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Grocery Health Healthy Eating

Read this Before Your Next Grocery Shopping Trip

If you are buying individual items with no plan, you need a grocery intervention. I’m here for you.

Updated 11/2020

Stop everything immediately. Is there an emergency?  Yes – and it’s happening to you!  What’s happening?  Your grocery shopping skills are in need of a tune up.  Yes, kudos to you for reading the label, and peeking at the ingredient list.  But what exactly are you looking for?   If you are buying individual food items with no plan for what to do with them, you, my friend, need a grocery intervention.  I’m here for you.

All kidding aside, would you ever get ready in the morning without thinking about your outfit?  We spend more time picking out our shoes and accessories than we do on how to put food/ingredients together to make a meal, decorating our outside, but neglecting our insides.  Ironically, decorating the outside is impacted by our insides, right?  Forget the picture filters.  Your skin should be glowing and healthy on its own, not just because you photo shopped it.

So what to do?  Here are 10 steps to get on the right path with your food planning and help you get better at shopping and meal planning.  …don’t forget you can see a dietitian to help you drill down to your personalized choices.

  1. Make a list of your favorite foods, meals, snacks, and spices.
  2. Take stock of your pantry, freezer, and fridge and note what you have on hand.
  3. Think about the last delicious meal or snack you had and who made it.  Find out the details so you can make it.
  4. Take an inventory of your favorite recipes and compare your kitchen equipment with your list to see if you have the right things to make what you like to eat. Make a list of gaps and ask for these things as presents for holidays, birthday, or buy them yourself.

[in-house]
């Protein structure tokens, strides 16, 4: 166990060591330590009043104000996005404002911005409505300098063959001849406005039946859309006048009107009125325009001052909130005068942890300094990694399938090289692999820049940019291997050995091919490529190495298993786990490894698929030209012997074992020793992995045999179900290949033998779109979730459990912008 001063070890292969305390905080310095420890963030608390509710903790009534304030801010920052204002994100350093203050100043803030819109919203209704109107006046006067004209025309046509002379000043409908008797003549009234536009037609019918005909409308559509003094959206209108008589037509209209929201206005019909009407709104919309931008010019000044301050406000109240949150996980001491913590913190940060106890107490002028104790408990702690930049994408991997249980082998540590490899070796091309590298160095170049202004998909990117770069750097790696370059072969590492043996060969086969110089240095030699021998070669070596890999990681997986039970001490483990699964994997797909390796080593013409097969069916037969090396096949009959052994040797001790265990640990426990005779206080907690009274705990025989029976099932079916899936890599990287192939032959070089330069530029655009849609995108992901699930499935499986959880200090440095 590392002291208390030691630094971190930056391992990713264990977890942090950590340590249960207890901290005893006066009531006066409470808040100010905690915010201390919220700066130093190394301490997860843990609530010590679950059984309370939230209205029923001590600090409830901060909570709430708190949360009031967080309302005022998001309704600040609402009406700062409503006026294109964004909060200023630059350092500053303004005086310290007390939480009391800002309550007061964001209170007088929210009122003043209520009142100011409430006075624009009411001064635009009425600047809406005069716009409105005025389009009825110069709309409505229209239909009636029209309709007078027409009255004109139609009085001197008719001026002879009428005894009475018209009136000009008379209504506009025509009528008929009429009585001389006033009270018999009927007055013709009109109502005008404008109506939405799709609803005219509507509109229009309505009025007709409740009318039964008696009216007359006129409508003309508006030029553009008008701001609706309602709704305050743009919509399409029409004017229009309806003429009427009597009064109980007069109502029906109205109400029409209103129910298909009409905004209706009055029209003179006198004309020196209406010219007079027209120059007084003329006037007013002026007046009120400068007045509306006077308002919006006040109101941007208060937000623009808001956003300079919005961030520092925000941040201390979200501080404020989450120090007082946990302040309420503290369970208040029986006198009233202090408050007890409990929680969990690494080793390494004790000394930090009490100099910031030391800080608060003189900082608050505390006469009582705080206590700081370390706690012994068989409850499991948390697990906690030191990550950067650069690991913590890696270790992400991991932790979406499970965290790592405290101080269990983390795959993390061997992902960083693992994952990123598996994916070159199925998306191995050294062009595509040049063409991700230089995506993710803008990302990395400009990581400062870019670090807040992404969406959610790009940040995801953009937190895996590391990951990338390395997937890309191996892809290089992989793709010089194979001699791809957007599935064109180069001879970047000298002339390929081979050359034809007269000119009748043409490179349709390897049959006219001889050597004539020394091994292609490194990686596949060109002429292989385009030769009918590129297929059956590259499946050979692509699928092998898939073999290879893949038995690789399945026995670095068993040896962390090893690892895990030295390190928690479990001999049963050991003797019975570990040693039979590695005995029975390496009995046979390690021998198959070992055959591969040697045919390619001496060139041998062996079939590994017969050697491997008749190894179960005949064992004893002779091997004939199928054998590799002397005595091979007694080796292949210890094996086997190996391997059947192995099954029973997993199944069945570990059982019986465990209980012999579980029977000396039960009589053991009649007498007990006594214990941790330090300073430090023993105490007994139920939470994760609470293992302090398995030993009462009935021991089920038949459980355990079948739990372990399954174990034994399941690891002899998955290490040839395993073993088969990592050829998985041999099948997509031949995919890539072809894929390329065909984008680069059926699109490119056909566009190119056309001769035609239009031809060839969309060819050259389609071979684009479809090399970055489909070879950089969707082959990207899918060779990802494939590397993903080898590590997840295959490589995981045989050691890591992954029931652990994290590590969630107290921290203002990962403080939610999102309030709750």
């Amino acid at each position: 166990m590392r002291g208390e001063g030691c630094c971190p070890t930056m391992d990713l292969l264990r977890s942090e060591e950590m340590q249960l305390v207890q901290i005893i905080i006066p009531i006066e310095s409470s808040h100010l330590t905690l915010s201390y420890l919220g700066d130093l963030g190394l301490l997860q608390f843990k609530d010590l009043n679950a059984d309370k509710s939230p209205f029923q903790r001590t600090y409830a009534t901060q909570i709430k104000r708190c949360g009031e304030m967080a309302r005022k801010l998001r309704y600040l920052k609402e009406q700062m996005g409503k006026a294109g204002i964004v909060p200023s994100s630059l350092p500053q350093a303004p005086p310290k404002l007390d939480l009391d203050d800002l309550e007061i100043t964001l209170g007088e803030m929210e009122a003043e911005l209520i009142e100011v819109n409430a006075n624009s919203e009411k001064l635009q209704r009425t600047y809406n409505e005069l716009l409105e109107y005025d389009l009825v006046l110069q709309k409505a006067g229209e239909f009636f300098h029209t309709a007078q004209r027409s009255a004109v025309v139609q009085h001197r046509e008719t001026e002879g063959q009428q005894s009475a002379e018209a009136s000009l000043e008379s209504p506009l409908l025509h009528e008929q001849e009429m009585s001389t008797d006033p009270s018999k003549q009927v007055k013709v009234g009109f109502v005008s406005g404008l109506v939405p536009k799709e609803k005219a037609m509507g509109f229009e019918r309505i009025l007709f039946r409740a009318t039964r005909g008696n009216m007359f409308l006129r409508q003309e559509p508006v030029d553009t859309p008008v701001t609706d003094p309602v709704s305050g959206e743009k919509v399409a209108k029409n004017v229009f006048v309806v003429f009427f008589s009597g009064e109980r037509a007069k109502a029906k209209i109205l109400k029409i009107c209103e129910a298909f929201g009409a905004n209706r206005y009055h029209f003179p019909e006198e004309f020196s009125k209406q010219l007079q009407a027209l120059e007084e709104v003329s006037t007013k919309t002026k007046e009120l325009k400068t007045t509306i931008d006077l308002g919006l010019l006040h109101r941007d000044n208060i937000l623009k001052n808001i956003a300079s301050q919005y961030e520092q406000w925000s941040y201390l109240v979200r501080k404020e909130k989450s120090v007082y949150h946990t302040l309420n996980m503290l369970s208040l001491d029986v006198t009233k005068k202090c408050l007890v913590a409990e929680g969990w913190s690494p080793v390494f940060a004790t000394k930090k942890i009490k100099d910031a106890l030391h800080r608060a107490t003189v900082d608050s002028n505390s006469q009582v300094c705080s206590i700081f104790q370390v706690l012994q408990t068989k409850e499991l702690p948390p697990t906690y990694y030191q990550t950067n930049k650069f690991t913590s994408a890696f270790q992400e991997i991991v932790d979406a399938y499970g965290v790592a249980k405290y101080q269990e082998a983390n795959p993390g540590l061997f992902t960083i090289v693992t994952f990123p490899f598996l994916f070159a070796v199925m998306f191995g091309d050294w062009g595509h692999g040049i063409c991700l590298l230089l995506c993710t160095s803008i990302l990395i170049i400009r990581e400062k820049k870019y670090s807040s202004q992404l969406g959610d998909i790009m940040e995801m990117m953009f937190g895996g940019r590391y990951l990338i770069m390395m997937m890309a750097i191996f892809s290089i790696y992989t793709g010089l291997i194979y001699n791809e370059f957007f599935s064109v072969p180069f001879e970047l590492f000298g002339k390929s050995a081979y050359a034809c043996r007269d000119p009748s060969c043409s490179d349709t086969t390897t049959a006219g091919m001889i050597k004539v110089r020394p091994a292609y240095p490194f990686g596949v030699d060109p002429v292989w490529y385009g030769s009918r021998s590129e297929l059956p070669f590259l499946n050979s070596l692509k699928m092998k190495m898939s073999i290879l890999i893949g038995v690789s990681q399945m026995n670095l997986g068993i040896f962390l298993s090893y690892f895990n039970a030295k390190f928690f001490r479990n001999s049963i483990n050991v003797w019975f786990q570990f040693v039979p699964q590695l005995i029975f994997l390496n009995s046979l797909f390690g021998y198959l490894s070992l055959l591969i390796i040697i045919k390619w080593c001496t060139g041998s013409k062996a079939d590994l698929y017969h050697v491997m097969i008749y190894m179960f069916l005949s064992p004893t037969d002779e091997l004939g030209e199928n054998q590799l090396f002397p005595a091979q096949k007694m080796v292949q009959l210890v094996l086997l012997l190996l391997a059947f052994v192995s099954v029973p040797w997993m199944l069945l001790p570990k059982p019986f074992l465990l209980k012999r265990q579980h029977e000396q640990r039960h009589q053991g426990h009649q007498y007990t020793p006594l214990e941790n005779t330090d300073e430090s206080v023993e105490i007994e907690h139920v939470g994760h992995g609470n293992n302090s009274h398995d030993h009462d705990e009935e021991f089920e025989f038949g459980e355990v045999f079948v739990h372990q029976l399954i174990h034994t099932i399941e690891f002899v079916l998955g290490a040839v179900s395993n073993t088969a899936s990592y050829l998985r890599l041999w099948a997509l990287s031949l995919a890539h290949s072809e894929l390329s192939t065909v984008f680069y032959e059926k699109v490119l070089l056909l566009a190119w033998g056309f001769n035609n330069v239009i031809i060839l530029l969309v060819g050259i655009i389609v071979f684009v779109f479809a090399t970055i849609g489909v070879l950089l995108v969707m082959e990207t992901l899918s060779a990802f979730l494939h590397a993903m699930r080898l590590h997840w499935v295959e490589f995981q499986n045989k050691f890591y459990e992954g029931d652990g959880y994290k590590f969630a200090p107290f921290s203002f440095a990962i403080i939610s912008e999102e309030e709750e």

5. Write a food log. Did you plan your intake? Are you missing any food groups?
  6. Make a list of what is important to you in terms of food. Perhaps budget, taste, how much time you have to make it all top the list. Don’t forget the balance of nutrition we need. Aim for more than one food group at a meal to help with that.
  7. Think about how you plan your meals and snacks. Do you use recipes? Do you consider what you have in the fridge and pantry?
  8. Think about where you got your food advice and what you are doing when you shop. If you stare at ingredients and food labels but you don’t have an accurate, science based reference as to why you are doing what you are doing, question yourself.  Then visit choosemyplate.gov to get some help and inspiration.
  9. Figure out what drives your choices and then be strong about supporting your beliefs.  Don’t let others talk you into ordering something you wouldn’t just because of what they are eating.  At the same time, don’t judge others for their own choices.  We are all the captain of our own ship.  Don’t let yours get sunk by allowing someone else to steer.  Unless of course you are heeding the advice of your dietitian and steering out of the storm into calmer waters with the help of a professional. 😉
  10. Allow time to plan meals, don’t let them happen to you. Food is necessary for health and quality of life, and you deserve the best.

By Kim Kirchherr

Dietitian and ACSM Certified Personal Trainer with farm to table expertise.